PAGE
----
Greek Bailout Is Accompanied By Greek Resentment
Debt-beleaguered Greece has secured a second international bailout. But for many Greeks, the conditions set by the International Monetary Fund, European Union and European Central Bank — known as the "troika" — are a breach of their sovereignty.
A recent demonstration in central Athens was organized by a group of lawyers who claim the latest bailout agreement turns Greece into the ward of its international lenders.
Demonstrator Irini Lazana says it violates the country's legislative foundations.
"First of all, many of the articles of the constitution are not working anymore," Lazana says. "Our constitution, it exists for only part of its articles, not all of them."
Whose Interests Come First?
Members of Parliament had just two days to read and approve a 400-page document. Much of the legal fine print was available only in English. More than 40 Parliament members from the two major parties backing the government rebelled and voted no. One was former Socialist Labor Minister Louka Katseli, who says Greece abdicated its right to immunity over its assets.
"If, in the years to come, there is a problem repaying loans, our partners have the right to seize assets, including gold of the Bank of Greece," she says. "That's why I have argued that our national sovereignty has been limited to a dangerous degree."
Katseli says the troika stipulates that national collective labor contracts, which are enshrined in the Greek constitution, are now void. Another unconstitutional clause, she says, requires that all revenues of the Greek state must be first used to pay its debt before paying public services, wages and pensions.
"So servicing the interests of our creditors goes above the national interest," Katseli says.
With its emphasis on austerity and structural reforms, the troika sets specific goals and deadlines for every aspect of the economy — for example, substantial hikes in public transport rates and cuts in the minimum wage.
One of the most controversial conditions is the obligation to privatize all state-owned assets — from utility companies to public land. This has raised widespread fear that Greece is up for sale, at rock-bottom, garage-sale prices.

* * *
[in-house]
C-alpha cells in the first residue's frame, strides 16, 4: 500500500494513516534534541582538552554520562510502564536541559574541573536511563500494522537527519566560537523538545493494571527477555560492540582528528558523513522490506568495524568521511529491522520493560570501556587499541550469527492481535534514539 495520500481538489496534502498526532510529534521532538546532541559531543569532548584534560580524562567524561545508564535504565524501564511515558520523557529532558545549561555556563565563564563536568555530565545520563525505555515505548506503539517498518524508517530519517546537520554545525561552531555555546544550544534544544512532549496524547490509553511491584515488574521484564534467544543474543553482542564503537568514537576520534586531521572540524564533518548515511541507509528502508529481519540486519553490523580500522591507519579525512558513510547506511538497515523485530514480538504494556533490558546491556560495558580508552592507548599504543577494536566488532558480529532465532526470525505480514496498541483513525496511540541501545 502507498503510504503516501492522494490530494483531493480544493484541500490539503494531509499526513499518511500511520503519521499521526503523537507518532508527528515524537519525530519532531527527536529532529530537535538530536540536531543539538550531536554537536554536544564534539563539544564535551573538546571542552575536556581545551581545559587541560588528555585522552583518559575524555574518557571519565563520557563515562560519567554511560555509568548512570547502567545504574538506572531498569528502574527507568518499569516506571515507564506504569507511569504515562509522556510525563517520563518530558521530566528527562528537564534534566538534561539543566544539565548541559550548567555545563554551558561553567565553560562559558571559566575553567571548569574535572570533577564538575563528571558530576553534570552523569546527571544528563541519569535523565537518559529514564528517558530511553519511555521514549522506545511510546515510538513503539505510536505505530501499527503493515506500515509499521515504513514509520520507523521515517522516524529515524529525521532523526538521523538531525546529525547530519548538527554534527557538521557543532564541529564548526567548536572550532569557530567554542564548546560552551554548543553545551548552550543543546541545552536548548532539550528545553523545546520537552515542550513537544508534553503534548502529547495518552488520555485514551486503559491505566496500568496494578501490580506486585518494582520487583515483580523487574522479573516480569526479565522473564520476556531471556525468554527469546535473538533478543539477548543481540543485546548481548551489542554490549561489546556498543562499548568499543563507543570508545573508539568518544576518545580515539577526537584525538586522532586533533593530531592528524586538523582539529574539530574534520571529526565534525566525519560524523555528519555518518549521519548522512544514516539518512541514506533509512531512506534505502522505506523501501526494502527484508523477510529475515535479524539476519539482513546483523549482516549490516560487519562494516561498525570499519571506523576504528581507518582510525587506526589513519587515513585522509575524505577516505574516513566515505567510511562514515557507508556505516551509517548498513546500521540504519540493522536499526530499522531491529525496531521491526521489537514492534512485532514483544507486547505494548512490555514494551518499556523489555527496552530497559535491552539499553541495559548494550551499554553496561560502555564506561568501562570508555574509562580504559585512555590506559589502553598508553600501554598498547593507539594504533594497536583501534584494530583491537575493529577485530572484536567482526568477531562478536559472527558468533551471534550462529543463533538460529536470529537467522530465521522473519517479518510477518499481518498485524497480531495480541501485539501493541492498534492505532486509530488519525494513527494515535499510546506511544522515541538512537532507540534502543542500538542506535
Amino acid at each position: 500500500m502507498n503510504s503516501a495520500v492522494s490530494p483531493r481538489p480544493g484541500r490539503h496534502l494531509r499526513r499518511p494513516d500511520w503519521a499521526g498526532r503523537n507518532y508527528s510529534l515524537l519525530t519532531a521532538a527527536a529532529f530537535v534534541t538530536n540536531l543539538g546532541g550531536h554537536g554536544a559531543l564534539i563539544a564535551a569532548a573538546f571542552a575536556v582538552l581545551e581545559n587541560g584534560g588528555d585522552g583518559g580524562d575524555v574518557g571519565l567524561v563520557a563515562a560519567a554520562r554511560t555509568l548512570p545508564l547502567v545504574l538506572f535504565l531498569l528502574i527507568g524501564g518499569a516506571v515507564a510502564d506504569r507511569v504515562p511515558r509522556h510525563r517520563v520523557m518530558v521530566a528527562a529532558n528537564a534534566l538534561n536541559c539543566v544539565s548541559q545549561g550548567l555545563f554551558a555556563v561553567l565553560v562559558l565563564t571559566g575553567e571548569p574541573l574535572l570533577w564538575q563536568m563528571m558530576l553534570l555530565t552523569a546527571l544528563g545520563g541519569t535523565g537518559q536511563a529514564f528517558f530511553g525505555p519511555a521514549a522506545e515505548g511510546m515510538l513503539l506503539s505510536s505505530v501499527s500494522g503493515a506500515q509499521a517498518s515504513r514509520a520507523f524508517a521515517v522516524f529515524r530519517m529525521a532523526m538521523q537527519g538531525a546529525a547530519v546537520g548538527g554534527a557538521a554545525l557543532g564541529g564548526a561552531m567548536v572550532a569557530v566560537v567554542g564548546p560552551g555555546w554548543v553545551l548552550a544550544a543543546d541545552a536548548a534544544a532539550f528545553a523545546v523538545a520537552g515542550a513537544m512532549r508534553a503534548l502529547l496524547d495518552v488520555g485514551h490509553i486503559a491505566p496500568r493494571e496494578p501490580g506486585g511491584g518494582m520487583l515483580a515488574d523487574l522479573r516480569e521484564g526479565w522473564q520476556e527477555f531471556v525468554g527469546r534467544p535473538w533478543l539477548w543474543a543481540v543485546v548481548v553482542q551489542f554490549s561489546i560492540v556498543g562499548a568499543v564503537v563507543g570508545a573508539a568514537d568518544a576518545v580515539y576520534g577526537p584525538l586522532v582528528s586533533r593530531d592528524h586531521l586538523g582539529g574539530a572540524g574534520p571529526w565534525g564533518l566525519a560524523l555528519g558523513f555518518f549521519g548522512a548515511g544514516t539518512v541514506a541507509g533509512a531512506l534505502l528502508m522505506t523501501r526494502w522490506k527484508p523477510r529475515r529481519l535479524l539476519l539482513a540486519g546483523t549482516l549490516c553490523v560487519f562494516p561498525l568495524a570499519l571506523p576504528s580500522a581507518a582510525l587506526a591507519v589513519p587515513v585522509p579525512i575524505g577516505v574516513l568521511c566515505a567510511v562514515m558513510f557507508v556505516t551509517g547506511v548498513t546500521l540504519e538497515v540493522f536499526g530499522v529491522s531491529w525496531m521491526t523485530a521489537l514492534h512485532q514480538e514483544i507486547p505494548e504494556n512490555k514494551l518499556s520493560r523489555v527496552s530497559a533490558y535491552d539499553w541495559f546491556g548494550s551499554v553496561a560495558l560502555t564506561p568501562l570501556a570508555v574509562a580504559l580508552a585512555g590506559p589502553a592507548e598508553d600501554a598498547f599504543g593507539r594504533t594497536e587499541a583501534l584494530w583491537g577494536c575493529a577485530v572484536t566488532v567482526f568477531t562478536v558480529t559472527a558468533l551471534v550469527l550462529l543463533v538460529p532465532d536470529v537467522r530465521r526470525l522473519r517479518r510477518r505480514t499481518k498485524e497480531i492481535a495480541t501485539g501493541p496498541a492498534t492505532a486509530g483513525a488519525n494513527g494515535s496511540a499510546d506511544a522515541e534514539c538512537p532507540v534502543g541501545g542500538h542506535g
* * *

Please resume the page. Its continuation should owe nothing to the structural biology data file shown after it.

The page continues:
The EU Moves In
Resentment is growing toward Greece's EU partners, some of whose politicians have voiced worry about Greece's upcoming elections. That resentment isn't just coming from the left; George Kirtsos is a publisher, a commentator — and a conservative.
"We receive orders from abroad. The Parliament is a rubber-stamp parliament, the trade unions don't count anymore, and now all these German officials [are] admonishing you about the results of the future elections," he says.
The agreement with the troika also establishes the creation of a permanent task force in Athens formed by experts from the European Union. The task force's headquarters is being set up in a modern office building, off-limits to the media.
Here, a French team will deal with reform of the central administration while a Swedish team focuses on health care. Dutch experts will create a land register, while Germans will reform local councils and the tax collection system.
Building A Nation, Not Trust
With so many north European technocrats setting up shop in Athens, many Greeks feel their country is being treated like a protectorate in need of nation-building.
"Essentially, what Greece is being told is that, 'We don't trust you to do anything,'" says Nick Malkoutzis, deputy editor of the English-language daily Kathimerini.
He worries about the troika setting an agenda following a predetermined formula opposed by the majority of the population.
"You are essentially dictating a specific fiscal and economic policy to Greece without taking on board all the particularities of the situation," Malkoutzis says, "and that, in a sense, is nation-building, but in a very negative sense."
With a growing gap between rich and poor, and no prospects of economic improvement in the near future, there's growing fear in Greece of political instability and social tensions — the worst possible conditions for what some see as the first nation-building experiment ever attempted in democratic Europe.
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